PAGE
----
Lessons learned from Portugal
This past May, I had the pleasure of traveling through Portugal on a greatly anticipated summer, post-COVID trip. What a beautiful country and what a perfect example of concentrated, walkable mixed-use communities, which are found in all its small, medium and larger cities and towns. Portugal, as well as a large portion of Europe shows us impressive examples of how to save energy and resources through the concentration of buildings and then connects those communities with simple, easy to use transit systems consisting of trains, trams, buses, cars, bikes, carts and scooters. It is walkable concentrated development linked by multimodal transportation at its best! I strongly suggest you visit Portugal if you can. The urbanism, architecture, beauty, food and people are spectacular.
In the latest UN Climate Change reports, it is abundantly clear that human activities are contributing to climate change at a rate that is unprecedented in human existence. Two of the largest components of household carbon footprints are transportation and household energy use, both of which are completely dictated by where we live. Suburban households have a larger carbon footprint than urban households because houses are typically larger requiring more materials and expensive infrastructure. In suburban areas, basic services often depend on single occupancy cars and commuting longer distances for work, shopping, going to school and entertainment are common. Water mains, sewer pipes, power and cable lines and roads all must be longer (and therefore less efficient) to accommodate our dispersed living habits.
Montgomery Planning’s proposed Thrive Montgomery 2050 update to the county’s General Plan addresses the environmental problem suburbanization of our region has created through the creation of Complete Communities where most daily necessities, jobs, homes and parks are all within a five-to-15-minute walking radius and each center is linked to other centers by a robust multi-modal transit system – just like what exists in Portugal. This plan also proposes a much larger array of housing choices so that single people or couples or empty nesters without children can live in smaller, more compact homes in their neighborhoods near friends and/or family. By having smaller, more energy efficient homes closer to jobs, services, retail and a coffee shop, more robust non-car transportation networks can be created that connect all these activities. The smaller housing units are also typical of the compact communities that I saw in Portugal. Here are some examples of diverse housing types already being built in parts of the United States:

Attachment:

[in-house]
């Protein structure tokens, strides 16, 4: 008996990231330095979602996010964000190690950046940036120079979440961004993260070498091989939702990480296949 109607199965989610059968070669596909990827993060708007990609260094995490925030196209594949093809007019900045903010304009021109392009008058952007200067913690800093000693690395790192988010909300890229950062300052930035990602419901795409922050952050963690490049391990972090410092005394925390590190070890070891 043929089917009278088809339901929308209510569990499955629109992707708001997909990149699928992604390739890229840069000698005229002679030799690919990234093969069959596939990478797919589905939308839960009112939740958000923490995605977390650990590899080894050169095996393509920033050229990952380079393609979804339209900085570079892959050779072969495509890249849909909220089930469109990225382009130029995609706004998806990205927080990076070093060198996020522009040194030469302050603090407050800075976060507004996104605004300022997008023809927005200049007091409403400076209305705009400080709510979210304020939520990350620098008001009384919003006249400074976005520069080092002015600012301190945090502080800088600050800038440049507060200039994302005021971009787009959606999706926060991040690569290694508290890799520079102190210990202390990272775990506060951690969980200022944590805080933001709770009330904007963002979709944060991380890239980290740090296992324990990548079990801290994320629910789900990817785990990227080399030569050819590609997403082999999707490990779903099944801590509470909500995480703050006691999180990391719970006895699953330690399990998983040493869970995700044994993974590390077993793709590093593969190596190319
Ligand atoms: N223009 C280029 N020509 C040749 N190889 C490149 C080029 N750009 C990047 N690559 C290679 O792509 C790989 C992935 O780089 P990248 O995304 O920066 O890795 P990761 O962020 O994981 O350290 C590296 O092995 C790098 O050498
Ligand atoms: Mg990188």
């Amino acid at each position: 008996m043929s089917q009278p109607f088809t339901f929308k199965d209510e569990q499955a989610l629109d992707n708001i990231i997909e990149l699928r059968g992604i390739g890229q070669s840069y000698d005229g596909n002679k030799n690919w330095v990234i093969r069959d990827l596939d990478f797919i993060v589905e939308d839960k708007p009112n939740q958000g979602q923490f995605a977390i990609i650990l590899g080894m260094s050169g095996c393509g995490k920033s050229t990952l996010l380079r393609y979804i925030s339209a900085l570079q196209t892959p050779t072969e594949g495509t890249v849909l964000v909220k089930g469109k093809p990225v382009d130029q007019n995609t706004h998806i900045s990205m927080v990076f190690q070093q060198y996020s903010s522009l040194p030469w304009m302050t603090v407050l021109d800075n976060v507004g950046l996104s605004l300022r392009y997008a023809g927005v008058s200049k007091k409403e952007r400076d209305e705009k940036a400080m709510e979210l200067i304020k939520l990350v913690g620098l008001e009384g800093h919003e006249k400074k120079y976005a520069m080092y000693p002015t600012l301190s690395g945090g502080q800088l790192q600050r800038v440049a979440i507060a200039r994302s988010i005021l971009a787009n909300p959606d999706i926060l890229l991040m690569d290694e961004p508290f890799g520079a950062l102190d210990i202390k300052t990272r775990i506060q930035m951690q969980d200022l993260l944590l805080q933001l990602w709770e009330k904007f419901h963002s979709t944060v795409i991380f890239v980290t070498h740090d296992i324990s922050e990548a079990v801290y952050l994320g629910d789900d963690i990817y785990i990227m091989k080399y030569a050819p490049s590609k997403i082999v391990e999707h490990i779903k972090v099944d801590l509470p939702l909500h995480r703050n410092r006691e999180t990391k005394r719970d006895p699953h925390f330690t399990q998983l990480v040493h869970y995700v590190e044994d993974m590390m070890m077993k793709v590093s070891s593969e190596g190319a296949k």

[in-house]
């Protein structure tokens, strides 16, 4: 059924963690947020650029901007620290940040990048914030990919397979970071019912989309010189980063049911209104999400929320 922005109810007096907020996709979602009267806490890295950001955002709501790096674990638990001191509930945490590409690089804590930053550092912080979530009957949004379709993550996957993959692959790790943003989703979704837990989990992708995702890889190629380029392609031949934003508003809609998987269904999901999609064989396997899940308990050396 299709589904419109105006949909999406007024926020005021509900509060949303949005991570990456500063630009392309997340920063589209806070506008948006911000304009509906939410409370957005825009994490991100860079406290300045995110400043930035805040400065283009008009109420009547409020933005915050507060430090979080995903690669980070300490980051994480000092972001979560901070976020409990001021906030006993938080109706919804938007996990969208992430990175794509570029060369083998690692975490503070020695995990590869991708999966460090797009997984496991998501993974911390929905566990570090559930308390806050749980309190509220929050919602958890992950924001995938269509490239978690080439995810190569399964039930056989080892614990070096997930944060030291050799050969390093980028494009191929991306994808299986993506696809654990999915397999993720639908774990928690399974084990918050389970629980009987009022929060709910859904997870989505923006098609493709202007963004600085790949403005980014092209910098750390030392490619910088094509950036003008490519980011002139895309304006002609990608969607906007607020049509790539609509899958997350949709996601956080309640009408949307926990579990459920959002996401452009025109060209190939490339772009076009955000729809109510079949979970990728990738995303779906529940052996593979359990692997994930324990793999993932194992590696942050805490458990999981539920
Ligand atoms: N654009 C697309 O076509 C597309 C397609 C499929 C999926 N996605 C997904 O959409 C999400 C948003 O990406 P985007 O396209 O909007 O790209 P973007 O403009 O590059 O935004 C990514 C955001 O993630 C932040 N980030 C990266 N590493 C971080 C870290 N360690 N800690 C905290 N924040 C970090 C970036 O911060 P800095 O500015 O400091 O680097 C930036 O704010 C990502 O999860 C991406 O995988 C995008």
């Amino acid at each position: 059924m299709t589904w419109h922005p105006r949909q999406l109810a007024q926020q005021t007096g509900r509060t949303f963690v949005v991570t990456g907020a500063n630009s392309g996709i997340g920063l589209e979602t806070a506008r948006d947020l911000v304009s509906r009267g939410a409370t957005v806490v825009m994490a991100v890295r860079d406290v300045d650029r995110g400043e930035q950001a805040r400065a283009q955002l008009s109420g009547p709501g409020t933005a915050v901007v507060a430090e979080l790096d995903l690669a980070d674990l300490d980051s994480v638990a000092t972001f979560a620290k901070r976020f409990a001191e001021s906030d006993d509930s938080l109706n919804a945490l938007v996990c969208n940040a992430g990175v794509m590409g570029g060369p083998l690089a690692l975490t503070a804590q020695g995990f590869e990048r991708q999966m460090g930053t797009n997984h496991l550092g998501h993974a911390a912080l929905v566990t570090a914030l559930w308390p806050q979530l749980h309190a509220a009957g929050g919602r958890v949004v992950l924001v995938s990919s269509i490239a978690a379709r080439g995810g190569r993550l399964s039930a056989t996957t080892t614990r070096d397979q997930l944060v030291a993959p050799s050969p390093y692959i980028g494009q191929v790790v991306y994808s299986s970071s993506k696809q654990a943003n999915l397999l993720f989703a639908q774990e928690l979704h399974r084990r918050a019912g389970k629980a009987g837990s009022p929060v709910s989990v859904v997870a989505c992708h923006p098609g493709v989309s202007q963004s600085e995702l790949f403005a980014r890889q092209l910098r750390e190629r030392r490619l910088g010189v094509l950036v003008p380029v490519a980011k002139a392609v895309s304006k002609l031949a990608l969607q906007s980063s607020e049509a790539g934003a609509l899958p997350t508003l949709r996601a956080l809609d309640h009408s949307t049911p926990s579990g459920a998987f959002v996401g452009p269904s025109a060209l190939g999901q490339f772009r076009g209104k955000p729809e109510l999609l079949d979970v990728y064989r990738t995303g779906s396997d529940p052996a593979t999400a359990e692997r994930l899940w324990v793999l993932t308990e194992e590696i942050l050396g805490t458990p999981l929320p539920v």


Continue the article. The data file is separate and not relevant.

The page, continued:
What was reinforced for me during my trip to Portugal is that we need to concentrate our new growth around our existing centers rather than spread them out over undeveloped lands or transit-less exurban areas. We also need to stop building large resource-intensive single-family homes and townhouses and instead build smaller duplexes, triplexes, quads, smaller townhouses, and small apartment buildings in neighborhoods that don’t overpower their neighbors in scale or size. Although these housing types are common in towns and cities throughout Portugal – and increasingly in many places in the U.S. – it is unfortunate that these types of buildings cannot be built in Montgomery County through current zoning today! When more, smaller and varied housing can be developed on dense walkable street networks in mixed-use centers, we and the environment win by dramatically reducing our carbon footprints through greenhouse gas emissions. Less resources per person are used, less driving is necessary, more green space is preserved, stronger social communities are formed, and overall health is improved. I would say that is a win/win/win!
There are many lessons to be learned from towns and cities in Portugal. The quality and number of the complete communities that I saw as well as the amount of green space that was preserved between them through compact development, and all linked by robust transit networks connecting these places, was impressive. Portugal offers models of building and city planning that we in Montgomery County should emulate.
About the author
Paul Mortensen is Senior Urban Designer in the Director’s Office at Montgomery Planning and is leading numerous high profile Design Excellence review, master planning, policy and awards efforts within the organization. He is a registered architect in the states of California, Washington and Maryland, is a LEED Accredited Professional, a member of the Congress for New Urbanism, and is an Architect and Urban Designer of significant experience with sustainable architectural design in urban settings.
I agree strongly with your views about “complete” towns vs sprawl development — but from my perspective as a resident in BCC the County grants building permits to any developer who wants to build anywhere in the county and lets them wiggle out of contributing to more open public space almost all of the time! Bethesda has lost almost all of its public open space to developments that have been allowed to gobble it up by leaving only token public spaces, most of it not green or really public. How did you let Marriott International, one of the nation’s biggest developers, get away with building out nearly every square foot of its Bethesda projects? Surely they could have done better if the County had leaned on them for some real downtown open space! No. Money talks and no public official dares to stand up for what your article calls for. Instead we residents are left with huge glass boxes, hardened sidewalks, and more gridlock vehicular traffic with no real attempt to desk with it.
Thus I can only read your article as wishful thinking for what might have been done, but was not.
Sincerely, Robert B. Smythe, Ph.D.